What is a complete blood count?
The production and maturation of blood cells (such as red blood cells, white blood cells but to mention a few) occur primarily in the bone marrow, after which, under normal circumstances, they are released to the bloodstream.
Complete blood count (simply known as CBC) is a group of tests carried out to estimate these cells (and their features) that have been released and circulating in the blood. Complete blood count helps to evaluate the overall health status and detect disorders and/or conditions, such as anemia, infections and leukemia.
What is included in a complete blood count?
The several cells and features of the blood measured by complete blood count test include
- Red blood cells: which transports oxygen through the bloodstream.
- White blood cells: responsible for fighting and protection against infection.
- Hemoglobin: the protein responsible for carrying the oxygen in red blood cells.
- Haematocrit: the percentage of red blood cells to the fluid component, or plasma, in the blood.
- Platelets: responsible for ensuring blood clotting.
- Red blood cell indices: This is responsible for information on the physical features of the red blood cells.
- Mean corpuscular volume (MCV): The measurement of the regular size of the red blood cells.
- Mean corpuscular hemoglobin (MCH): This is the calculated measurement of the average amount of hemoglobin in the red blood cells.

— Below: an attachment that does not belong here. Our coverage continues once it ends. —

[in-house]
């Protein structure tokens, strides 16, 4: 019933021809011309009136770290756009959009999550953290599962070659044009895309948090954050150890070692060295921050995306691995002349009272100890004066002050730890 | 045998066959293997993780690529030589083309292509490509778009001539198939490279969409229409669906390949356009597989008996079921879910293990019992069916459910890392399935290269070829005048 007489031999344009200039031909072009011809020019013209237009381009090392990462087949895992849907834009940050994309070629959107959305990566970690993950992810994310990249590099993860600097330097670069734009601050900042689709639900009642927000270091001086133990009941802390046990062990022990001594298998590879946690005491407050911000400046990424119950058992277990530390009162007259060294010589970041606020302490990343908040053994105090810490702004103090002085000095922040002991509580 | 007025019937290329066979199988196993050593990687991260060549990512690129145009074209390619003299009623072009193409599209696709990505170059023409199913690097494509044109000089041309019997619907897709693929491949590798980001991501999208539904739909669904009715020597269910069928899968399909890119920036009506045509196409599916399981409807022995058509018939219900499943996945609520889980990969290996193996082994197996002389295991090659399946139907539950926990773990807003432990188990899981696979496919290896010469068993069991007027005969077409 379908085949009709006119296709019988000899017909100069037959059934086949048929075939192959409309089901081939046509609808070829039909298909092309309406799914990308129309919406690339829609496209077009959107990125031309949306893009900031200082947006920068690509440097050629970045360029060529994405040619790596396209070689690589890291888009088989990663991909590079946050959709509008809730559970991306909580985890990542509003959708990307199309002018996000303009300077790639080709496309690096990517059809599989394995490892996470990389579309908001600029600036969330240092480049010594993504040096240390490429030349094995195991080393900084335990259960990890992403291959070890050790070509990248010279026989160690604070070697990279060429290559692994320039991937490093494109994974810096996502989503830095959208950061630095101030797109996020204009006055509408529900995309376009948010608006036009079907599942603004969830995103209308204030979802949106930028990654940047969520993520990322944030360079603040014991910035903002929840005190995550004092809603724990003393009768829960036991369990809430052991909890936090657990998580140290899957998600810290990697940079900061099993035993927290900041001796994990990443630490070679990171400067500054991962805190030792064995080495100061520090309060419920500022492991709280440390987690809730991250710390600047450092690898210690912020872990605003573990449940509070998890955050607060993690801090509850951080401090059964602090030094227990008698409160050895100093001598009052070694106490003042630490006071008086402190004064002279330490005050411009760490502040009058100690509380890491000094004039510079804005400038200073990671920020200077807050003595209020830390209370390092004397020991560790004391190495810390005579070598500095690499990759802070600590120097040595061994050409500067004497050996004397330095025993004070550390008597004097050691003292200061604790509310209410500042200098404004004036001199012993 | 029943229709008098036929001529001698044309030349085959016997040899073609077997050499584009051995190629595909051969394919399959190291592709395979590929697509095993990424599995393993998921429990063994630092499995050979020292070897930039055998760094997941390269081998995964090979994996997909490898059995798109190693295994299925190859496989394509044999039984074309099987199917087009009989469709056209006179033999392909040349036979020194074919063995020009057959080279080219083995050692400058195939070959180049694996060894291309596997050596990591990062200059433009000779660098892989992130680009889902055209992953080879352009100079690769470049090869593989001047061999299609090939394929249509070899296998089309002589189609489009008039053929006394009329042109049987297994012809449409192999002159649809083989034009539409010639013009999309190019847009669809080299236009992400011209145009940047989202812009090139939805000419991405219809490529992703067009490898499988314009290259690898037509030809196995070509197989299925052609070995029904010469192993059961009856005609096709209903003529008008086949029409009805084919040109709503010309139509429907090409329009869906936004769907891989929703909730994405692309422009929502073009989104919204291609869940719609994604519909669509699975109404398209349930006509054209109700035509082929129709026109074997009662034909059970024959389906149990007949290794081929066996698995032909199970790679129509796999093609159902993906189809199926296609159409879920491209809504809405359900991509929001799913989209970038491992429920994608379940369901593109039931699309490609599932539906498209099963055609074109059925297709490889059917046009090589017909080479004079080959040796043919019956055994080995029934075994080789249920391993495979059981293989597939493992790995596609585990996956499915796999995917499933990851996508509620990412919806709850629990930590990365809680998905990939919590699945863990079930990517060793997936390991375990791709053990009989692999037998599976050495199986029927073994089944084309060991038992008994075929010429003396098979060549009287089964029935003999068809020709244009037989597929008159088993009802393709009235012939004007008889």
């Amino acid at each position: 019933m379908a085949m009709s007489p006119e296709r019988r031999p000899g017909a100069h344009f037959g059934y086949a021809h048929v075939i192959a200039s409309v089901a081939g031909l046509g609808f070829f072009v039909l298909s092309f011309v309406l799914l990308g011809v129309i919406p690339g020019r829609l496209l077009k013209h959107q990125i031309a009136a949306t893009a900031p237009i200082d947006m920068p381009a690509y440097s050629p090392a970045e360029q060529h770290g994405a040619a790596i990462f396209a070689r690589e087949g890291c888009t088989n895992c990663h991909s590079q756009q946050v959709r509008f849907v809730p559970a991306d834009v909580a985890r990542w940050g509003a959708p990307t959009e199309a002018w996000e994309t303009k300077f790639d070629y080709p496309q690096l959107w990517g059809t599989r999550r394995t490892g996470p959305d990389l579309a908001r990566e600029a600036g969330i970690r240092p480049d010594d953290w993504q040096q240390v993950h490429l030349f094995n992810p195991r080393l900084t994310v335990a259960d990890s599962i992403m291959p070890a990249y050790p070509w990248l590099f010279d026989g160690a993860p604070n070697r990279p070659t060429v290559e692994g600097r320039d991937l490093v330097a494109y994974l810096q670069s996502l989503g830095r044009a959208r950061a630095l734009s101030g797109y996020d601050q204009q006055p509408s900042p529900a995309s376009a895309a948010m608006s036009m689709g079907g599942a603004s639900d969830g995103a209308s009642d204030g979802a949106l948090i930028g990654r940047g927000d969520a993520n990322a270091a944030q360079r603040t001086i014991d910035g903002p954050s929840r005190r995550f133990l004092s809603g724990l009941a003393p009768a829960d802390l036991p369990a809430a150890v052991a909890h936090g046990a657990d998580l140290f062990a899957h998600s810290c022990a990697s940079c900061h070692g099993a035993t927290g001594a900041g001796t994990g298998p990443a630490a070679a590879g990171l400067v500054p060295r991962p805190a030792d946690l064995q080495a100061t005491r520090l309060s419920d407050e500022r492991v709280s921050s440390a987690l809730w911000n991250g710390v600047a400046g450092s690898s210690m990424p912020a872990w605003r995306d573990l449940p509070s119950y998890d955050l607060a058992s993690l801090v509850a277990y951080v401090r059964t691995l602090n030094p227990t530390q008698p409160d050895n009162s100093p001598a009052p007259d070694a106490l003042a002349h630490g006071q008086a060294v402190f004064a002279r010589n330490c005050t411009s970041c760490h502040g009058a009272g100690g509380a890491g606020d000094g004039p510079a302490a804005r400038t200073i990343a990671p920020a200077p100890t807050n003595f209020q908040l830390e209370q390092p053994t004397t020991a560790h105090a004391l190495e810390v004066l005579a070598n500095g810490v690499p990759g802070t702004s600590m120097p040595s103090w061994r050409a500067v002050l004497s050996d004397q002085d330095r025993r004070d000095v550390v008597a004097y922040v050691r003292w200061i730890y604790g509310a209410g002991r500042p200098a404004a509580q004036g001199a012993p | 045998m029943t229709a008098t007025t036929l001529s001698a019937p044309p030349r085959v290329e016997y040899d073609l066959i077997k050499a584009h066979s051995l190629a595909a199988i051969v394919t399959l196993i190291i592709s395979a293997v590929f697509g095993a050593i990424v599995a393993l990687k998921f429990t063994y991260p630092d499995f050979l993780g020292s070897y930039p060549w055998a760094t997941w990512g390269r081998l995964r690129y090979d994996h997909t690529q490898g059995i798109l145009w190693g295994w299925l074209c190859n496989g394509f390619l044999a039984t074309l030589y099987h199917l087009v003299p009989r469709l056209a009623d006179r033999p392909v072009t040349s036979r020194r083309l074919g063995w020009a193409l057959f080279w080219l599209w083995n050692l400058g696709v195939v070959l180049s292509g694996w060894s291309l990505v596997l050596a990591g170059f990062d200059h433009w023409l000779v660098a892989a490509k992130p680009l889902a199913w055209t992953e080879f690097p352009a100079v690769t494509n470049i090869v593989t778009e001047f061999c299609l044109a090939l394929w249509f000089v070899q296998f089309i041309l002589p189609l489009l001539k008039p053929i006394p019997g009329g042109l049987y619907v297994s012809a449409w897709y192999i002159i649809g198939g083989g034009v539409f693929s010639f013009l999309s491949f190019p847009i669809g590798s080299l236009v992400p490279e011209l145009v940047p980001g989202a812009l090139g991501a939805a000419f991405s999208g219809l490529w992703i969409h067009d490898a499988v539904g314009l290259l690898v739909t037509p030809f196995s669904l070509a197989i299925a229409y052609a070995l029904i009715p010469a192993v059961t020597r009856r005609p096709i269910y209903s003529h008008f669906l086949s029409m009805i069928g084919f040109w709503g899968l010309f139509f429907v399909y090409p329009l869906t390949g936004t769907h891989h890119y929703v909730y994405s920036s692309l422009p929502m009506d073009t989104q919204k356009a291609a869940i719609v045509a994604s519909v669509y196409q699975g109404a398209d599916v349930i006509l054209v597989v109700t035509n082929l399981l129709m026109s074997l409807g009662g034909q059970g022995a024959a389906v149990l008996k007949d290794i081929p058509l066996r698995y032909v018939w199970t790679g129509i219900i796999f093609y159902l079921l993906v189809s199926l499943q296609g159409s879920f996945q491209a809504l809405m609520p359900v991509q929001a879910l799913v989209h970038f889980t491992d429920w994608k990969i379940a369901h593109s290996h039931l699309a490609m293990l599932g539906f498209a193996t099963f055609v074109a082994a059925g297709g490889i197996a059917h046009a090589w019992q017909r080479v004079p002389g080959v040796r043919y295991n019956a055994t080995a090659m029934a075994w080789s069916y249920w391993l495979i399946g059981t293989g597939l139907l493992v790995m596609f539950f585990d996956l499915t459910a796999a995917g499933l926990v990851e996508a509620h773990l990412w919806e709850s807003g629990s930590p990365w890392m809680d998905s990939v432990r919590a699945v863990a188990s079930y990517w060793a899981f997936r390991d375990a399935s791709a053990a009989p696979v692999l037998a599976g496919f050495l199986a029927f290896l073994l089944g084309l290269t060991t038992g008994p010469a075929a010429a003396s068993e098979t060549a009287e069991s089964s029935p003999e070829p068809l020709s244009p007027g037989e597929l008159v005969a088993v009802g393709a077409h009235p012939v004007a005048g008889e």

- Mean corpuscular hemoglobin concentration (MCHC): This is the calculated measurement of the normal concentration of the hemoglobin in the red blood cells.
- Red cell distribution width (RDW): This gives the information on the measurement of the variation in the size of red blood cells.
- Reticulocyte count: This measures the percentage of the newly produced red blood cells.
- White blood cell differential: The complete blood count differential detects and estimates the total number of each of the five types of white blood cells (neutrophils, lymphocytes, monocytes, eosinophil, and basophils) present in the blood. The report can be given as an absolute count and/or as a percentage of the total.
- Mean platelet volume (MPV): This measures the average size of the platelets.
- Platelet distribution width (PDW): This gives an idea of how uniform platelets are in size.
Why complete blood count test is being done?
A complete blood count test may be requested for a variety of reasons, which include
- To review the overall health status: A complete blood count test may be recommended as part of a routine medical examination just to monitor the general health status. It can also be used to screen for a range of disorders, such as anemia or leukemia.
- To diagnose a medical condition: A complete blood count test may be carried out if there’s a complaint of, or symptoms such as weakness, fatigue, fever, inflammation, bruising, or bleeding. A complete blood count test will help establish the cause of these signs and symptoms.
- To monitor a medical condition: A complete blood count test may be used to monitor a blood disorder that affects blood cell counts.